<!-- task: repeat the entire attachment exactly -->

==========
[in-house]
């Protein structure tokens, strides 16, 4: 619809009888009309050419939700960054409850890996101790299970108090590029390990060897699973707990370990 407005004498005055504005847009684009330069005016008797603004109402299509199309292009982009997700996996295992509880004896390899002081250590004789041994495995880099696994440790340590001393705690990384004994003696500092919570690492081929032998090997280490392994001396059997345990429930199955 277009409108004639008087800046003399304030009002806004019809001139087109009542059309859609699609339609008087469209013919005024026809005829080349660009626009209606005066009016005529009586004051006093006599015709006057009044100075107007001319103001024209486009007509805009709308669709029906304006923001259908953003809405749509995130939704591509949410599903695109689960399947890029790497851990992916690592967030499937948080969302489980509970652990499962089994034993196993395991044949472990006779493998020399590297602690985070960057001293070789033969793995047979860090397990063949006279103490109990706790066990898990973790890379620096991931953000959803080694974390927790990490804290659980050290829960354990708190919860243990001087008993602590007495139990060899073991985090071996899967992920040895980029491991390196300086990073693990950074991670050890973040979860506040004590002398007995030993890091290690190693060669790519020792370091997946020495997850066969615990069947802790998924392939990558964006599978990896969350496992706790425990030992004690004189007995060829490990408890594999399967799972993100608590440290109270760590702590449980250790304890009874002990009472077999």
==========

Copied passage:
[in-house]
């Protein structure tokens, strides 16, 4: 619809009888009309050419939700960054409850890996101790299970108090590029390990060897699973707990370990 407005004498005055504005847009684009330069005016008797603004109402299509199309292009982009997700996996295992509880004896390899002081250590004789041994495995880099696994440790340590001393705690990384004994003696500092919570690492081929032998090997280490392994001396059997345990429930199955 277009409108004639008087800046003399304030009002806004019809001139087109009542059309859609699609339609008087469209013919005024026809005829080349660009626009209606005066009016005529009586004051006093006599015709006057009044100075107007001319103001024209486009007509805009709308669709029906304006923001259908953003809405749509995130939704591509949410599903695109689960399947890029790497851990992916690592967030499937948080969302489980509970652990499962089994034993196993395991044949472990006779493998020399590297602690985070960057001293070789033969793995047979860090397990063949006279103490109990706790066990898990973790890379620096991931953000959803080694974390927790990490804290659980050290829960354990708190919860243990001087008993602590007495139990060899073991985090071996899967992920040895980029491991390196300086990073693990950074991670050890973040979860506040004590002398007995030993890091290690190693060669790519020792370091997946020495997850066969615990069947802790998924392939990558964006599978990896969350496992706790425990030992004690004189007995060829490990408890594999399967799972993100608590440290109270760590702590449980250790304890009874002990009472077999």